Economic transformation and the revaluation of human capital - Hungary, 1986-1999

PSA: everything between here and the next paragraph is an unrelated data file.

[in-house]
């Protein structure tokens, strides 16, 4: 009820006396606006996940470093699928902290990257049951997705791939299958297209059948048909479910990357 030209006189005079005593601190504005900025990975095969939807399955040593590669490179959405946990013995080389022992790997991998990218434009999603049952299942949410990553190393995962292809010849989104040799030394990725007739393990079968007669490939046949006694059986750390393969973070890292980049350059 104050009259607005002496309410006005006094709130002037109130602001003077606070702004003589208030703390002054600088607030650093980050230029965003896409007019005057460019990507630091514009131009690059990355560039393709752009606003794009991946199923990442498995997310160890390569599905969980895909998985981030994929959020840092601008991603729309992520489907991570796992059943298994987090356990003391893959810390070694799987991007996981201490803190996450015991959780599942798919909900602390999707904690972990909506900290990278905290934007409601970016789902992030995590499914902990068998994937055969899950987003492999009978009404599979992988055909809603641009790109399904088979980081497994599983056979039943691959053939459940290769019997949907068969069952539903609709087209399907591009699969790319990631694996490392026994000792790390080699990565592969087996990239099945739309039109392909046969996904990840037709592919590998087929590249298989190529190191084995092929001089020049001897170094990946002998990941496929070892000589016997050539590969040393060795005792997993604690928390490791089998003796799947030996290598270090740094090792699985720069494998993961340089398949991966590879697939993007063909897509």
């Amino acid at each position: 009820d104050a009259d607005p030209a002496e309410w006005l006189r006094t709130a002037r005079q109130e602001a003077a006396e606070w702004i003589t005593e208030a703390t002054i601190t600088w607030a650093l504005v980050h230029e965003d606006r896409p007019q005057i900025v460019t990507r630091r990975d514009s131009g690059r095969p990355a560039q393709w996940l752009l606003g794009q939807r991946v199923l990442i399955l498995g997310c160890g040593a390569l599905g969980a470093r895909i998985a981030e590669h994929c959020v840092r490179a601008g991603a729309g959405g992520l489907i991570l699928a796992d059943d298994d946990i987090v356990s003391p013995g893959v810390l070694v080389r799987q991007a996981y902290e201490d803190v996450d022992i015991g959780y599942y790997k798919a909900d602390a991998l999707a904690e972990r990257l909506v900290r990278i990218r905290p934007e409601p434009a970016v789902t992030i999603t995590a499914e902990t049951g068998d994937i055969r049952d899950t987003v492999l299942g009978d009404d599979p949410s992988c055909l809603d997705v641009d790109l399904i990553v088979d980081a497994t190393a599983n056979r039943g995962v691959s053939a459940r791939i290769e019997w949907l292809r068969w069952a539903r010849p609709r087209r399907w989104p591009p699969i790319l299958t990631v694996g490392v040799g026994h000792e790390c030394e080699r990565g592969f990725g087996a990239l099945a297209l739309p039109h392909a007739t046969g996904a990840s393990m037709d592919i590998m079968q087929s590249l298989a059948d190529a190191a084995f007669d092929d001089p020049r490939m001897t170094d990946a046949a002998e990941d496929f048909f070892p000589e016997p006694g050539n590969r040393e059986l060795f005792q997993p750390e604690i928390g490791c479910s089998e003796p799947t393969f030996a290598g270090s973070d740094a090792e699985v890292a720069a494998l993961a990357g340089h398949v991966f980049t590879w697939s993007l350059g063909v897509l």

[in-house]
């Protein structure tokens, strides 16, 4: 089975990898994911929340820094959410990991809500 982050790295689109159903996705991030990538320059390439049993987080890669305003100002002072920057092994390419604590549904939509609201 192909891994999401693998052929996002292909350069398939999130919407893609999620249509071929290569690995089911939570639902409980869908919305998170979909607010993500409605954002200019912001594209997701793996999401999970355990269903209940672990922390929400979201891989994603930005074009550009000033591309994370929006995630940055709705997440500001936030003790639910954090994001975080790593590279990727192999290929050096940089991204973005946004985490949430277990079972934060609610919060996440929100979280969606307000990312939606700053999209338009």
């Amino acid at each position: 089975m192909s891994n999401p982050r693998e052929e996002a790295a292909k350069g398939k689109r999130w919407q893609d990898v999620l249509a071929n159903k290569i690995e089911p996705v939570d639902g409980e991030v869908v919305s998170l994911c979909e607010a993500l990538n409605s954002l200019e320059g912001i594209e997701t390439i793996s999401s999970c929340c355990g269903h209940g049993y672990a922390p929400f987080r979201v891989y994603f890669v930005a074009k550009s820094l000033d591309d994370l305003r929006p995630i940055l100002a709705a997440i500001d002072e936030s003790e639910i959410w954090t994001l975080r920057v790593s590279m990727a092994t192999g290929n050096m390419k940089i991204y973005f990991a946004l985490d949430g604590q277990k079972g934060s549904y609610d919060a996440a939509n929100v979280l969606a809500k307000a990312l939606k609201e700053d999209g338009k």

The paper analyses the evolution of relative wages using individual wage data, and the contribution of skills to productivity using firmlevel information from Hungary, 1986-99. Its main conclusion is that skills obsolescence was, and still is, an important aspect of postcommunist transition. The data suggest a general rise in the returns to education between 1989 and 1992. This, the paper argues, was just a mirror image of the collapse of demand for unskilled labour in a period of deep crisis when technological change was minimal, and the forces of the market just started to work. When market institutions were already at work, and modern technologies were implemented on a massive scale, the general appreciation of education stopped but the returns to experience continued to decline. Young and educated workers are paid increasing wages and their skills are estimated to yield higher productivity returns, especially in a modern environment. By contrast, neither productivity nor wages grew for the older cohorts of educated workers after 1992.
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